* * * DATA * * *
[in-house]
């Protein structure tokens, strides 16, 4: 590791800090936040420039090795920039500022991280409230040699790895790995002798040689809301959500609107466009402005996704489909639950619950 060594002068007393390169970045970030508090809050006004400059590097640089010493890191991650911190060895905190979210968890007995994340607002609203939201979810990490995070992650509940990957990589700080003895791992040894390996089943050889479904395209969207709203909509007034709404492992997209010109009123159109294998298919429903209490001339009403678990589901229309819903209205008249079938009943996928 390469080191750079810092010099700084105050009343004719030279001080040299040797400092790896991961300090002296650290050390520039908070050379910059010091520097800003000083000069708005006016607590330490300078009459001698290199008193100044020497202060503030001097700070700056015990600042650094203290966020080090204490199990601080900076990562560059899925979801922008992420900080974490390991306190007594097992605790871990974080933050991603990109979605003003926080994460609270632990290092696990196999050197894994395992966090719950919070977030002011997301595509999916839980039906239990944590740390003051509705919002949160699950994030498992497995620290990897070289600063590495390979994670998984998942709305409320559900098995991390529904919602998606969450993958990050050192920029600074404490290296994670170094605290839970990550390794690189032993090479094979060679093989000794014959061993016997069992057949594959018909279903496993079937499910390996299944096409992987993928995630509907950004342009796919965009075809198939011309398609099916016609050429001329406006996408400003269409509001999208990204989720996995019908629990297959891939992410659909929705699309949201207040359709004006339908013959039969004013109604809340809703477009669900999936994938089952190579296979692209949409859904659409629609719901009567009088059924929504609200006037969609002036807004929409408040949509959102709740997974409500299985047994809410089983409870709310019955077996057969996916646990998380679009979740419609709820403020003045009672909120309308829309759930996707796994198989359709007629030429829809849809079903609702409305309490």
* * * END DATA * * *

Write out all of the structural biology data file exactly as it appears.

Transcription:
[in-house]
């Protein structure tokens, strides 16, 4: 590791800090936040420039090795920039500022991280409230040699790895790995002798040689809301959500609107466009402005996704489909639950619950 060594002068007393390169970045970030508090809050006004400059590097640089010493890191991650911190060895905190979210968890007995994340607002609203939201979810990490995070992650509940990957990589700080003895791992040894390996089943050889479904395209969207709203909509007034709404492992997209010109009123159109294998298919429903209490001339009403678990589901229309819903209205008249079938009943996928 390469080191750079810092010099700084105050009343004719030279001080040299040797400092790896991961300090002296650290050390520039908070050379910059010091520097800003000083000069708005006016607590330490300078009459001698290199008193100044020497202060503030001097700070700056015990600042650094203290966020080090204490199990601080900076990562560059899925979801922008992420900080974490390991306190007594097992605790871990974080933050991603990109979605003003926080994460609270632990290092696990196999050197894994395992966090719950919070977030002011997301595509999916839980039906239990944590740390003051509705919002949160699950994030498992497995620290990897070289600063590495390979994670998984998942709305409320559900098995991390529904919602998606969450993958990050050192920029600074404490290296994670170094605290839970990550390794690189032993090479094979060679093989000794014959061993016997069992057949594959018909279903496993079937499910390996299944096409992987993928995630509907950004342009796919965009075809198939011309398609099916016609050429001329406006996408400003269409509001999208990204989720996995019908629990297959891939992410659909929705699309949201207040359709004006339908013959039969004013109604809340809703477009669900999936994938089952190579296979692209949409859904659409629609719901009567009088059924929504609200006037969609002036807004929409408040949509959102709740997974409500299985047994809410089983409870709310019955077996057969996916646990998380679009979740419609709820403020003045009672909120309308829309759930996707796994198989359709007629030429829809849809079903609702409305309490």